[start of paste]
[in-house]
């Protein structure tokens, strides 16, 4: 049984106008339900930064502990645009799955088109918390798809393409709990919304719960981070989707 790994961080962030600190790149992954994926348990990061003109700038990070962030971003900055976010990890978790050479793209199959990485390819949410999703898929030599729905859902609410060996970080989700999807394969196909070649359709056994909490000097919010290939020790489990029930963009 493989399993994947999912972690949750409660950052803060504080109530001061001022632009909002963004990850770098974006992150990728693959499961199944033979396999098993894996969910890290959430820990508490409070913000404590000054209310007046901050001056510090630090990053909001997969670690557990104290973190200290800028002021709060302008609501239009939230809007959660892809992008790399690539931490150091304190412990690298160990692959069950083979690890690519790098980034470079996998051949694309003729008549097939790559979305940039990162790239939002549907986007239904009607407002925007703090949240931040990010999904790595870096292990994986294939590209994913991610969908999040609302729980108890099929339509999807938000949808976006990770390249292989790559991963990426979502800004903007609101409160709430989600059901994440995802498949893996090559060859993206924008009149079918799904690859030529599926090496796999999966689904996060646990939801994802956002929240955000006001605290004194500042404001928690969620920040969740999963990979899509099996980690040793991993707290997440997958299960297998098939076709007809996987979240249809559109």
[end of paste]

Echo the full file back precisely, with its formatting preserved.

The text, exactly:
[in-house]
């Protein structure tokens, strides 16, 4: 049984106008339900930064502990645009799955088109918390798809393409709990919304719960981070989707 790994961080962030600190790149992954994926348990990061003109700038990070962030971003900055976010990890978790050479793209199959990485390819949410999703898929030599729905859902609410060996970080989700999807394969196909070649359709056994909490000097919010290939020790489990029930963009 493989399993994947999912972690949750409660950052803060504080109530001061001022632009909002963004990850770098974006992150990728693959499961199944033979396999098993894996969910890290959430820990508490409070913000404590000054209310007046901050001056510090630090990053909001997969670690557990104290973190200290800028002021709060302008609501239009939230809007959660892809992008790399690539931490150091304190412990690298160990692959069950083979690890690519790098980034470079996998051949694309003729008549097939790559979305940039990162790239939002549907986007239904009607407002925007703090949240931040990010999904790595870096292990994986294939590209994913991610969908999040609302729980108890099929339509999807938000949808976006990770390249292989790559991963990426979502800004903007609101409160709430989600059901994440995802498949893996090559060859993206924008009149079918799904690859030529599926090496796999999966689904996060646990939801994802956002929240955000006001605290004194500042404001928690969620920040969740999963990979899509099996980690040793991993707290997440997958299960297998098939076709007809996987979240249809559109």